1 Chronicles 4:10
And Jabez called on the God of Israel, saying, Oh that thou wouldest bless me indeed, and enlarge my coast, and that thine hand might be with me, and that thou wouldest keep me from evil, that it may not grieve me! And God granted him that which he requested.
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(10) Jabez called on the God of Israel.—Comp. Jacob’s vow at Bethel, Genesis 28:20-22, and his altar, El-’elohë Israel, “El is the God of Israel,” Genesis 33:20. Some have supposed that the peculiar phrase, “God of Israel,” indicates that the original Canaanite population of Jabez proselytised.

Oh that thou wouldest bless me indeed.—Literally, “if indeed thou wilt bless me.”

My coast.—My border or domain (fines).

And that thine hand.—Rather, and if thine hand will be with me, and thou wilt deal without (Heb. away from) evil, that I suffer not !—The prayer is expressed in the form of a condition, with the consequence (“then will I serve thee,” comp. Genesis 28:22) suppressed.

The name Jabez is twice explained; in 1Chronicles 4:9 it is made to mean “he paineth,” in 1Chronicles 4:10 Jabez prays to be saved from pain. Comp. the frequent allusions in the book of Gen. to the meaning of the name Isaac (Yiçhâq, “he laugheth”); Genesis 17:17, Abraham’s daughter; 1Chronicles 18:12, Sarah’s incredulous laughter; 1Chronicles 21:6, Sarah’s joy at the birth; 1Chronicles 26:8, Isaac’s own mirth. These features of likeness to the language and thought of Genesis, prove the originality and antiquity of the section.

And God granted.—Literally, and God brought (caused to come). Hence Jabez was “honoured above his brethren,” 1Chronicles 4:9. If the Sopherim of Jabez (1Chronicles 2:55) were, as their name implies, writers or men of letters, we can understand that Jabez, like Kirjath-sepher, was a place of books, and was honoured accordingly. The art of writing among the peoples of Babylonia ascends to an unknown antiquity. The oldest inscription we possess in the Phoenician character is of the ninth century B.C., and the development of that character from its Egyptian prototype must have occupied some centuries. Perhaps this very tradition concerning their founder originally emanated from the “families of the scribes which dwelt at Jabez.”

1 Chronicles 4:10. Jabez called on the God of Israel — The living and true God, who alone can hear and answer prayer: and in prayer he had an eye to him as the God of Israel, a God in covenant with his people, the God with whom Jacob wrestled and prevailed, and was thence called Israel. Saying, O that thou wouldest bless me indeed! — He did not say in what respect he desired God to bless him, but leaves that to God, giving him, as it were, a blank paper, that he might write what he pleased. Spiritual blessings are the best blessings, and those are blessed indeed, who are blessed with them. God’s blessings are real things, and produce real effects. We can but wish a blessing: he commands it. And enlarge my coast — Prosper my endeavours for the increase of what has fallen to my lot: drive out these Canaanites, whom thou hast commanded us to root out; and therefore I justly beg and expect thy blessing in the execution of thy command. That thy hand might be with me — The prayer of Moses for this tribe of Judah was, that his own hands might be sufficient for him; but Jabez expects not that, unless he have God’s hand with him, and the presence of his power. God’s hand with us to lead, protect, strengthen us, and to work all our works in and for us, is indeed a hand sufficient for us, yea, all-sufficient. And keep me from evil — The evil of sin, the evil of trouble; all the evil designs of my enemies, and all disastrous events. That it may not grieve me — That it may not oppress and overcome me. He uses this expression in allusion to his name, which signifies grief: as if he had said, Lord, let me not have that grief which my name implies, and which my sin deserves. God granted him that which he requested — Prospered him remarkably in his undertakings, in his worldly business, in his conflicts with the Canaanites, and his endeavours after knowledge, and holiness, and other spiritual blessings.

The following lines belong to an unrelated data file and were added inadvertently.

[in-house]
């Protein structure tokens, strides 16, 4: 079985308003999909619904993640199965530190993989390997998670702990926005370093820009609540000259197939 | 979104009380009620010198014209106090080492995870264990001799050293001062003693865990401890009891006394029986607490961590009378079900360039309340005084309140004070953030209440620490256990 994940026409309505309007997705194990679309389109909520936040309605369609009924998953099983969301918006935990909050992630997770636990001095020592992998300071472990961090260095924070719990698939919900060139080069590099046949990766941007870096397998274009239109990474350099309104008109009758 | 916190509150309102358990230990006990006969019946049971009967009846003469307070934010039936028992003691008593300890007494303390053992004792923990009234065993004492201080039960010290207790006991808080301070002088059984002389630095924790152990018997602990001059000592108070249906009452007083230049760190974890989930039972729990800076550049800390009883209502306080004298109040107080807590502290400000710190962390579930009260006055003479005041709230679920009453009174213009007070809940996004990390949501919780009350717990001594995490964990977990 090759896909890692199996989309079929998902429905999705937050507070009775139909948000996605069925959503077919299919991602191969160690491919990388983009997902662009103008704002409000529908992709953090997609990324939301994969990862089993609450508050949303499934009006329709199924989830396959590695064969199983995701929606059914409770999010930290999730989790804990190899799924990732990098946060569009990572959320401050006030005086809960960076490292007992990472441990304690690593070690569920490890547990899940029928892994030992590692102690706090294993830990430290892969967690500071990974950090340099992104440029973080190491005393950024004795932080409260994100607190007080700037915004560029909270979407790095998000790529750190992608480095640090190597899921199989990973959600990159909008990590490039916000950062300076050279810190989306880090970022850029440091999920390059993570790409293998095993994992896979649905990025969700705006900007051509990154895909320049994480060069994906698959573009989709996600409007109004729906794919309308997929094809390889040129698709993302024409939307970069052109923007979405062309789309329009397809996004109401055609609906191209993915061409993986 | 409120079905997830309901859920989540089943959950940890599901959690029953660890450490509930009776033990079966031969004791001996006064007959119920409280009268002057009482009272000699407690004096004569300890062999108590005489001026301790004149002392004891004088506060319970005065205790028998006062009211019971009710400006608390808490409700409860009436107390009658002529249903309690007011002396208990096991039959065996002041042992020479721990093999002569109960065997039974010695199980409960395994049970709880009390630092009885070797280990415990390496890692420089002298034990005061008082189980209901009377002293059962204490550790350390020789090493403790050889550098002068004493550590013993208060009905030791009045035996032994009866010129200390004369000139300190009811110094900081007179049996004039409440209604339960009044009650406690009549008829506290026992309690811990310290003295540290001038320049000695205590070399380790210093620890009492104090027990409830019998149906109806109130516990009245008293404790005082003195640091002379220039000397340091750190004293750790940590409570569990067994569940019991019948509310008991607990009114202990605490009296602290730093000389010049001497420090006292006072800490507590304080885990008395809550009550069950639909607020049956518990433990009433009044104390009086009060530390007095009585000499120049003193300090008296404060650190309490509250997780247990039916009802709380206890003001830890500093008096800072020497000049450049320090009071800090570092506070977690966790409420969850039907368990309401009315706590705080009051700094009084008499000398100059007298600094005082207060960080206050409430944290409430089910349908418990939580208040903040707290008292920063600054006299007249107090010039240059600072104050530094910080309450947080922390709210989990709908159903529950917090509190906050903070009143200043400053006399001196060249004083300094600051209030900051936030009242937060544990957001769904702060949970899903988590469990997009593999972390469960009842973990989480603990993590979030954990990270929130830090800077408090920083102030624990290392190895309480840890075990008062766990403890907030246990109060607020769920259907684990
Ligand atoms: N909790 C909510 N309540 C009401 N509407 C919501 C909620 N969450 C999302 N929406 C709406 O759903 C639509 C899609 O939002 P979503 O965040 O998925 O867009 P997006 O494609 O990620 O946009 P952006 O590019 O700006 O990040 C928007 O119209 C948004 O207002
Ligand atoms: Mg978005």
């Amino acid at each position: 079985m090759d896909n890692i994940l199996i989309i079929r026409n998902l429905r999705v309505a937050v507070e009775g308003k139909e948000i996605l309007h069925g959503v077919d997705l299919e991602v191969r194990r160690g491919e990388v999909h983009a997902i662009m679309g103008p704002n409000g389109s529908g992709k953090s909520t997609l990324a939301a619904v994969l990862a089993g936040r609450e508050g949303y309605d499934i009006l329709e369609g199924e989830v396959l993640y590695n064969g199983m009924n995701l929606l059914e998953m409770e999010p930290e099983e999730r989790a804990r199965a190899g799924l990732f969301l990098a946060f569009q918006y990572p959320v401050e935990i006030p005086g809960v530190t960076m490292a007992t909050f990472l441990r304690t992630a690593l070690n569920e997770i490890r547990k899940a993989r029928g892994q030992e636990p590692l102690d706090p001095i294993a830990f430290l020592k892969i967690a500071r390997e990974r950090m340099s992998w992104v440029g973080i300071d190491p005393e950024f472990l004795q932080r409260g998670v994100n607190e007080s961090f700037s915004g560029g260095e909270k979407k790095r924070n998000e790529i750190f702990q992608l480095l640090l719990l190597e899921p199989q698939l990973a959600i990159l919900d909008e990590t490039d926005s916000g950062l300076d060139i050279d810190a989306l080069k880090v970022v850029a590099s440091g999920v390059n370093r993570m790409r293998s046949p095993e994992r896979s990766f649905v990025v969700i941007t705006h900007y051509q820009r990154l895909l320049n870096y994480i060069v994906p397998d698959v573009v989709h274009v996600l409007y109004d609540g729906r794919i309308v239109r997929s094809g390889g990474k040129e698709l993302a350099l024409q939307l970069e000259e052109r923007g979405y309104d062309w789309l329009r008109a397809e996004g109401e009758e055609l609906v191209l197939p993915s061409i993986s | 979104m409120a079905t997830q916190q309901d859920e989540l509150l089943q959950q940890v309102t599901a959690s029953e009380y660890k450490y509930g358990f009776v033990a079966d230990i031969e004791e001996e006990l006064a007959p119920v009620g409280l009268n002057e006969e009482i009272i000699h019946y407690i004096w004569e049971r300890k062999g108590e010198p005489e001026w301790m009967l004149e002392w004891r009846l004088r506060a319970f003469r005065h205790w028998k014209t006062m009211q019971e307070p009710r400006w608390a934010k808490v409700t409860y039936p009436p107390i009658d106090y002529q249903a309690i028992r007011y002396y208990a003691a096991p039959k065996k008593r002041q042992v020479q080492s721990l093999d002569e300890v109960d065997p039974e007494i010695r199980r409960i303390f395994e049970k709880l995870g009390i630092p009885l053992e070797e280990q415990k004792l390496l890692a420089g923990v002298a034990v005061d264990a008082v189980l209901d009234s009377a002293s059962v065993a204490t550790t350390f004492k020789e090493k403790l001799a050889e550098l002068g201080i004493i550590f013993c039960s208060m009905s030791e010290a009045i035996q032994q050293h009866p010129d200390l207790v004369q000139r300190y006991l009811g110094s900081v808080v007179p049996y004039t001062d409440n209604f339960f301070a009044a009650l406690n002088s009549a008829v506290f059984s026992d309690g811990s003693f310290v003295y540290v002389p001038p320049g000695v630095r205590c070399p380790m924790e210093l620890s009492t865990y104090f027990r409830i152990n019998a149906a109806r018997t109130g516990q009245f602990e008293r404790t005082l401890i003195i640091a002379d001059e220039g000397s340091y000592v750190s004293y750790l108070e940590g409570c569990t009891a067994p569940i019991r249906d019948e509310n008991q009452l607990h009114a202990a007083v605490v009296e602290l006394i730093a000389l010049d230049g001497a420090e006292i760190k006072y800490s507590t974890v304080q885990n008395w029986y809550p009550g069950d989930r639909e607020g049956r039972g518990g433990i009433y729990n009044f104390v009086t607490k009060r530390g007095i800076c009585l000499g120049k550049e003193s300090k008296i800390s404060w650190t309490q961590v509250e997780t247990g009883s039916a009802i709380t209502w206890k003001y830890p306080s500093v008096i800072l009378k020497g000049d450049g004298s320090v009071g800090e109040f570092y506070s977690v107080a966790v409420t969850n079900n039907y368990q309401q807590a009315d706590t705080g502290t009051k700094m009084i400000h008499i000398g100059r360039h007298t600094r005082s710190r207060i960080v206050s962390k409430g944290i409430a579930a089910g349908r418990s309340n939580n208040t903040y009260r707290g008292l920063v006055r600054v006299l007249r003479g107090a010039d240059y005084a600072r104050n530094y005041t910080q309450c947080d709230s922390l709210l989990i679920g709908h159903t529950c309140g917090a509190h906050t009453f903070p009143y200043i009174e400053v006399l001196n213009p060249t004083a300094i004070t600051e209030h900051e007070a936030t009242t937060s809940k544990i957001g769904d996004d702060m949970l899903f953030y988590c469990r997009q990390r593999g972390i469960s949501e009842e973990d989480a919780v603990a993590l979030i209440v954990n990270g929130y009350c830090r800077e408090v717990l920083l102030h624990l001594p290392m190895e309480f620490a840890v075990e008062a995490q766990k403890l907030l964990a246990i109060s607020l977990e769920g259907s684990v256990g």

4:1-43 Genealogies. - In this chapter we have a further account of Judah, the most numerous and most famous of all the tribes; also an account of Simeon. The most remarkable person in this chapter is Jabez. We are not told upon what account Jabez was more honourable than his brethren; but we find that he was a praying man. The way to be truly great, is to seek to do God's will, and to pray earnestly. Here is the prayer he made. Jabez prayed to the living and true God, who alone can hear and answer prayer; and, in prayer he regarded him as a God in covenant with his people. He does not express his promise, but leaves it to be understood; he was afraid to promise in his own strength, and resolved to devote himself entirely to God. Lord, if thou wilt bless me and keep me, do what thou wilt with me; I will be at thy command and disposal for ever. As the text reads it, this was the language of a most ardent and affectionate desire, Oh that thou wouldest bless me! Four things Jabez prayed for. 1. That God would bless him indeed. Spiritual blessings are the best blessings: God's blessings are real things, and produce real effects. 2. That He would enlarge his coast. That God would enlarge our hearts, and so enlarge our portion in himself, and in the heavenly Canaan, ought to be our desire and prayer. 3. That God's hand might be with him. God's hand with us, to lead us, protect us, strengthen us, and to work all our works in us and for us, is a hand all-sufficient for us. 4. That he would keep him from evil, the evil of sin, the evil of trouble, all the evil designs of his enemies, that they might not hurt, nor make him a Jabez indeed, a man of sorrow. God granted that which he requested. God is ever ready to hear prayer: his ear is not now heavy.It is remarkable that Jabez should be introduced without description, or patronymic, as if a well-known personage. We can only suppose that he was known to those for whom Chronicles was written, either by tradition, or by writings which have perished. In 1 Chronicles 4:10 Jabez alludes to his name, "sorrowful" (margin): "Grant that the grief implied in my name may not come upon me!" 10. God granted him that which he requested—Whatever was the kind of undertaking which roused his anxieties, Jabez enjoyed a remarkable degree of prosperity, and God, in this instance, proved that He was not only the hearer, but the answerer of prayer. Jabez called on the God of Israel, when he was undertaking some great and dangerous service.